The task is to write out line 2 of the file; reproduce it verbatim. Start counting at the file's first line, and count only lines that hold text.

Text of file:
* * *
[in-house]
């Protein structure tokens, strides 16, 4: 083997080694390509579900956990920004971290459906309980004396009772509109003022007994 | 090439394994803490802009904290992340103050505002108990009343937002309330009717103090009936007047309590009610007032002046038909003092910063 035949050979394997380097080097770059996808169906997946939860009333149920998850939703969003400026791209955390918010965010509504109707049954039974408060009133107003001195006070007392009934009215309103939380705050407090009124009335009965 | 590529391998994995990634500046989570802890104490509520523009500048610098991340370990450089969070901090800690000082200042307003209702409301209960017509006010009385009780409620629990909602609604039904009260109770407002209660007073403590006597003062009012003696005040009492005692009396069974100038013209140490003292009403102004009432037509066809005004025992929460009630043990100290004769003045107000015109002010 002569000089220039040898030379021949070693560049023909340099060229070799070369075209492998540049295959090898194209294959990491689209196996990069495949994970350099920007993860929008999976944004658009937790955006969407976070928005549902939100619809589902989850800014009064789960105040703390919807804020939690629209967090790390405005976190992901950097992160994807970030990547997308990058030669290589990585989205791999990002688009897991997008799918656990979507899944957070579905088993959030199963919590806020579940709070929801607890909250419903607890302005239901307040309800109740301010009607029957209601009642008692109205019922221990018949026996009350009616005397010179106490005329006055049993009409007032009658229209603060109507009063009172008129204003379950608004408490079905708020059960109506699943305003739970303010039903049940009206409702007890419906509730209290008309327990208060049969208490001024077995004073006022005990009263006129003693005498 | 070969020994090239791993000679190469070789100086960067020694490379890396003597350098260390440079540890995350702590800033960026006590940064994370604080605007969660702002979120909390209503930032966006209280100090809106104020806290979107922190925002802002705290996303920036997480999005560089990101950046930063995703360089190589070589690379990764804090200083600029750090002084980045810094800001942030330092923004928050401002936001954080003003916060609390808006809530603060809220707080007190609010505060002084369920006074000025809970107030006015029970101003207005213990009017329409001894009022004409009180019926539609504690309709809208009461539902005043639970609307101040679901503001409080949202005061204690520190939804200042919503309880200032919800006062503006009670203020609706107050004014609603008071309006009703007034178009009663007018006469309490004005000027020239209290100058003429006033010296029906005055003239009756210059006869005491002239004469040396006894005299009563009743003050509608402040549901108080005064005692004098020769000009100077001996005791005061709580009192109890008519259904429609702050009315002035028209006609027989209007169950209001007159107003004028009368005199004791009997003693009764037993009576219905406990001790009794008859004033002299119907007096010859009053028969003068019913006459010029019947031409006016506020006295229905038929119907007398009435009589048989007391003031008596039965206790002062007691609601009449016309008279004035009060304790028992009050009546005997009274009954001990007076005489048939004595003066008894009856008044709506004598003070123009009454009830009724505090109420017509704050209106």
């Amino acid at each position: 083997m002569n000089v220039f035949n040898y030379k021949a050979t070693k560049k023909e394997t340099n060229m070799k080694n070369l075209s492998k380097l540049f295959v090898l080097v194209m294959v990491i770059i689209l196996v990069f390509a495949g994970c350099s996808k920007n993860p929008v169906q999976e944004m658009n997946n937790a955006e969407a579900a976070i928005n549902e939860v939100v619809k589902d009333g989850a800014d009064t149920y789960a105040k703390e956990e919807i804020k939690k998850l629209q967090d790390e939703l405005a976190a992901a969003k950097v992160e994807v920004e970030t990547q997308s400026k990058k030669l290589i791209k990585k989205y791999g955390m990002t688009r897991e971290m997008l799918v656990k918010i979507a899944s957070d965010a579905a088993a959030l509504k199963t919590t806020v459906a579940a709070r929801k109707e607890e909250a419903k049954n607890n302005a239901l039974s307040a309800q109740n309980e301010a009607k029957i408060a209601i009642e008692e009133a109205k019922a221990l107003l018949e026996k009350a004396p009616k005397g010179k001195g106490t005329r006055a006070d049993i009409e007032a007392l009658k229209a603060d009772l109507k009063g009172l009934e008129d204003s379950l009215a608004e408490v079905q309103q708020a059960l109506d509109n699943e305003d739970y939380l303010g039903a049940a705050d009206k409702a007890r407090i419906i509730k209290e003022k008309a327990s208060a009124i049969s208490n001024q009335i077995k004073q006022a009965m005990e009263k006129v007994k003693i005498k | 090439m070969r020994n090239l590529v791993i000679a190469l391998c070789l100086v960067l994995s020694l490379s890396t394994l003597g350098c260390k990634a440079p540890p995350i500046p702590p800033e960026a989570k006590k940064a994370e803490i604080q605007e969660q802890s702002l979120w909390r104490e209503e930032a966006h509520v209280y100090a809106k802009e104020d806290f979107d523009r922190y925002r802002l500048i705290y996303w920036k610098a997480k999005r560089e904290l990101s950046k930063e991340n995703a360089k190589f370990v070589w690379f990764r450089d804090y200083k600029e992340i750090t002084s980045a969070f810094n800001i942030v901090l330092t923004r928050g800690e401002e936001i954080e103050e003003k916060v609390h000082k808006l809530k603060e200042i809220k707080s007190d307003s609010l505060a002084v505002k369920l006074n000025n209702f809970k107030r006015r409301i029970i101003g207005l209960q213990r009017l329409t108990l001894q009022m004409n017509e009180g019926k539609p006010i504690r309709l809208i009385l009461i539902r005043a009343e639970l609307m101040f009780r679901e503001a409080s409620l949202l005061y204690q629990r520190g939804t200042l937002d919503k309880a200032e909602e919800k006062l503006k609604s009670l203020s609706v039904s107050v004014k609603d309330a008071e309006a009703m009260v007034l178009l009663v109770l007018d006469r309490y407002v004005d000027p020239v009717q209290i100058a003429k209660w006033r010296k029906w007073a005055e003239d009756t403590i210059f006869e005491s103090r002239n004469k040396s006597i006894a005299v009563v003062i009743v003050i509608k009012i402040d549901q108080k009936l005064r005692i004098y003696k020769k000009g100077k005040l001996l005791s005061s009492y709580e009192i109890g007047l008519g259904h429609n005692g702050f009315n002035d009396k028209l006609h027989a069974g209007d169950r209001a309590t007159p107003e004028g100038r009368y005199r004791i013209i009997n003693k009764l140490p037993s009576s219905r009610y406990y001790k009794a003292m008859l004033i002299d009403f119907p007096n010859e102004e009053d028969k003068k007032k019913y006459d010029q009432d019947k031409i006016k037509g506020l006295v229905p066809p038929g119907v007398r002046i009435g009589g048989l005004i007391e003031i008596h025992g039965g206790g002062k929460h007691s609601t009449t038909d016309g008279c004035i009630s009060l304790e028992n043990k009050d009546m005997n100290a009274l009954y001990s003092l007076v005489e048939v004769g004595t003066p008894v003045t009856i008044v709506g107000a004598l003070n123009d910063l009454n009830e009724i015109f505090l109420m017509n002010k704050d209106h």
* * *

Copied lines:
């Protein structure tokens, strides 16, 4: 083997080694390509579900956990920004971290459906309980004396009772509109003022007994 | 090439394994803490802009904290992340103050505002108990009343937002309330009717103090009936007047309590009610007032002046038909003092910063 035949050979394997380097080097770059996808169906997946939860009333149920998850939703969003400026791209955390918010965010509504109707049954039974408060009133107003001195006070007392009934009215309103939380705050407090009124009335009965 | 590529391998994995990634500046989570802890104490509520523009500048610098991340370990450089969070901090800690000082200042307003209702409301209960017509006010009385009780409620629990909602609604039904009260109770407002209660007073403590006597003062009012003696005040009492005692009396069974100038013209140490003292009403102004009432037509066809005004025992929460009630043990100290004769003045107000015109002010 002569000089220039040898030379021949070693560049023909340099060229070799070369075209492998540049295959090898194209294959990491689209196996990069495949994970350099920007993860929008999976944004658009937790955006969407976070928005549902939100619809589902989850800014009064789960105040703390919807804020939690629209967090790390405005976190992901950097992160994807970030990547997308990058030669290589990585989205791999990002688009897991997008799918656990979507899944957070579905088993959030199963919590806020579940709070929801607890909250419903607890302005239901307040309800109740301010009607029957209601009642008692109205019922221990018949026996009350009616005397010179106490005329006055049993009409007032009658229209603060109507009063009172008129204003379950608004408490079905708020059960109506699943305003739970303010039903049940009206409702007890419906509730209290008309327990208060049969208490001024077995004073006022005990009263006129003693005498 | 070969020994090239791993000679190469070789100086960067020694490379890396003597350098260390440079540890995350702590800033960026006590940064994370604080605007969660702002979120909390209503930032966006209280100090809106104020806290979107922190925002802002705290996303920036997480999005560089990101950046930063995703360089190589070589690379990764804090200083600029750090002084980045810094800001942030330092923004928050401002936001954080003003916060609390808006809530603060809220707080007190609010505060002084369920006074000025809970107030006015029970101003207005213990009017329409001894009022004409009180019926539609504690309709809208009461539902005043639970609307101040679901503001409080949202005061204690520190939804200042919503309880200032919800006062503006009670203020609706107050004014609603008071309006009703007034178009009663007018006469309490004005000027020239209290100058003429006033010296029906005055003239009756210059006869005491002239004469040396006894005299009563009743003050509608402040549901108080005064005692004098020769000009100077001996005791005061709580009192109890008519259904429609702050009315002035028209006609027989209007169950209001007159107003004028009368005199004791009997003693009764037993009576219905406990001790009794008859004033002299119907007096010859009053028969003068019913006459010029019947031409006016506020006295229905038929119907007398009435009589048989007391003031008596039965206790002062007691609601009449016309008279004035009060304790028992009050009546005997009274009954001990007076005489048939004595003066008894009856008044709506004598003070123009009454009830009724505090109420017509704050209106």